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Commercial Fruit and Vegetable Growers

Mild winter puts plants in a precarious place

green and brown field under stormy and sunny sky

Illinois experienced its 2nd warmest winter on record, cooler only than 1932. The mild winter caused perennials to break dormancy and advance phenology weeks ahead of average. While March and April have had their characteristic temperature swings, milder weather has persisted into the spring so far. Year to date air temperatures through April 21st have run 2 to 7 degrees warmer than normal, and the first two thirds of April has been 1 to 5 degrees warmer than normal (Figure 1).

The overall average seasonal temperature in winter and spring does not have a strong association with the timing of spring frost and freeze. So, despite the overall warmer weather since the start of the year, much of the state north of Interstate 70 experienced widespread frost or freeze last week. In fact, many places – including as far south as Vandalia saw temperatures dip below freezing on April 21st, which is 1 to 2 weeks after the climatological average last spring freeze in south-central Illinois.  

Following the second driest February on record statewide, March and April have brought a more active stormtrack and precipitation to the state. Parts of northern Illinois have had well over 12 inches of rain since mid-March, 5 to 8 inches above normal (Figure 2). Meanwhile, much of central Illinois has been 1 to 3 inches wetter than normal since mid-March, and close to normal since January. Far southern Illinois started 2024 very dry, following an extremely dry fall, which increased concerns of drought in that part of the state. Recent April rains have eaten away at some of those deficits and helped boost deeper layer soil moisture in southern Illinois.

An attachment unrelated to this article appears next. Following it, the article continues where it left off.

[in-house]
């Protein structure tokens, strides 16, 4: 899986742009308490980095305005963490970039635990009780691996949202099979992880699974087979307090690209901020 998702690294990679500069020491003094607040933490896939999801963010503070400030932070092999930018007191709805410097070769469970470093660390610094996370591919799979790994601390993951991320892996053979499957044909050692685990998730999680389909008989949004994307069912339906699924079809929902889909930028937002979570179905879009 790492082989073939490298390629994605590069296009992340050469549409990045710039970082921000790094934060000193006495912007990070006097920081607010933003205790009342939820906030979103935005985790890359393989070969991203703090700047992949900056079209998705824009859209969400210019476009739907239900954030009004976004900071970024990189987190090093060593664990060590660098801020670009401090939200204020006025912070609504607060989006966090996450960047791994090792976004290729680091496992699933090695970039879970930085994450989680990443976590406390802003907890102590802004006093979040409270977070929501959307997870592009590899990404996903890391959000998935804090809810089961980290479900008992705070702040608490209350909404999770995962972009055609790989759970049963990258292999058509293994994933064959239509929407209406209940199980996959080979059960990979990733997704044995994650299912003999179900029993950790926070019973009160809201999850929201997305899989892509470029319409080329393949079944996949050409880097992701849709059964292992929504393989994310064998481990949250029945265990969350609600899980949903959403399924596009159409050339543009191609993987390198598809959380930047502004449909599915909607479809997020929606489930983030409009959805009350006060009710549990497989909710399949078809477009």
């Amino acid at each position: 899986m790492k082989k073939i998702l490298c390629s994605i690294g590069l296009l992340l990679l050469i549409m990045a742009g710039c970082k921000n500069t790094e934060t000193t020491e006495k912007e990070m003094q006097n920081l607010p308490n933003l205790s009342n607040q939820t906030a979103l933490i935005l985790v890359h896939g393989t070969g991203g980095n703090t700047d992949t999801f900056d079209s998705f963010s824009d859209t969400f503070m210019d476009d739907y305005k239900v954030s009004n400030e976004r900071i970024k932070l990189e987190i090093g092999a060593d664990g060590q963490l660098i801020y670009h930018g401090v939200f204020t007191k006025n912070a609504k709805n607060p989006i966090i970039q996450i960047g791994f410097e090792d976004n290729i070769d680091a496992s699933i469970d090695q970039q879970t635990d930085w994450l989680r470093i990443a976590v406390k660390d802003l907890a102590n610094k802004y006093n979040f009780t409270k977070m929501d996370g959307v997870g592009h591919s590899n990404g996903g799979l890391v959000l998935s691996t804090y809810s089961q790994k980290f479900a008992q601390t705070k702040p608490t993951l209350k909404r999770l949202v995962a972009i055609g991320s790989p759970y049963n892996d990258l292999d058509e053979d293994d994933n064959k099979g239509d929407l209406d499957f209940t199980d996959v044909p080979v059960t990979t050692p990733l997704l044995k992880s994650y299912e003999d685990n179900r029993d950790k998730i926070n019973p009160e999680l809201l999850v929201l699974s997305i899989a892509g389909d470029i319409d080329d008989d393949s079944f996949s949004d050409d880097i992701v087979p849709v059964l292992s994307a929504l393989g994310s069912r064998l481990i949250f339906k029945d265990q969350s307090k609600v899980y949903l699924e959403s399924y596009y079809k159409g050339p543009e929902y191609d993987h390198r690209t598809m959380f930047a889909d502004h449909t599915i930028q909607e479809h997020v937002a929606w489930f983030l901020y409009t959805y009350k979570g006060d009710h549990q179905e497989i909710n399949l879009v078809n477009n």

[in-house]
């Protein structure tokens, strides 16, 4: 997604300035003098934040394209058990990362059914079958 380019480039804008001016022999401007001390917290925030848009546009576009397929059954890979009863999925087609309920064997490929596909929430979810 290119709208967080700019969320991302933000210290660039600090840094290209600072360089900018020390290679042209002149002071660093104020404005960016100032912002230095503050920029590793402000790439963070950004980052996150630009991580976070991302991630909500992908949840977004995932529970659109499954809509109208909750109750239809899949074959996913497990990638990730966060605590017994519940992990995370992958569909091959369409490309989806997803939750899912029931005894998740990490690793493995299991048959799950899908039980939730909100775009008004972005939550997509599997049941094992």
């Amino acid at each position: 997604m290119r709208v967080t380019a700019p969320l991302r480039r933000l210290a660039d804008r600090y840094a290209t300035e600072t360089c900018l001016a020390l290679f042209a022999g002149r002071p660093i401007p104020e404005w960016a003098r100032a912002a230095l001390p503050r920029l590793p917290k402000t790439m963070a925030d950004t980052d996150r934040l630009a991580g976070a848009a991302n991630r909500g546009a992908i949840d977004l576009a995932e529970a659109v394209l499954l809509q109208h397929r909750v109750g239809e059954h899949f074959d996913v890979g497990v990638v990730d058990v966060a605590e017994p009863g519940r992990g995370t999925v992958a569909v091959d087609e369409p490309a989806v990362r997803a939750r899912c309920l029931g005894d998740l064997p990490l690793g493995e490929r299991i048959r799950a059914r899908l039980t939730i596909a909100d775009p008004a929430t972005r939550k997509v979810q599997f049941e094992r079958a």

Unfortunately, not all March and April precipitation has been rain. The last 6 weeks have been very hail-active across Illinois. In fact, the Storm Prediction Center’s preliminary count had 68 severe hail reports across Illinois in March, and already more than two dozen in April.

Looking ahead, models are showing milder temperatures persisting through the end of April, and higher chances of above normal temperatures in May as well. These outlooks don’t consider the risk of frost or freeze, but our freeze risk greatly decreases after the first week of May for all but far northern Illinois. Meanwhile, the next 6 to 10 days are expected to be very wet in Illinois, with forecasts of 1 to 4 inches by the end of the month. However, May outlooks show best chances of near normal precipitation, so fieldwork opportunities should open in earnest in the first half of May.

This article was submitted by Trent Ford, Illinois State Climatologist 217-244-1330

two maps of illinois with different shades of orange showing a range of temperatures
Figure 1. Maps show (left) average temperatures and (right) temperature departures from normal over the last 30 days in Illinois.
two maps of illinois with different colors showing a range of precipitation
Figure 2. Maps show (left) total precipitation and (right) departures from normal over the last 30 days.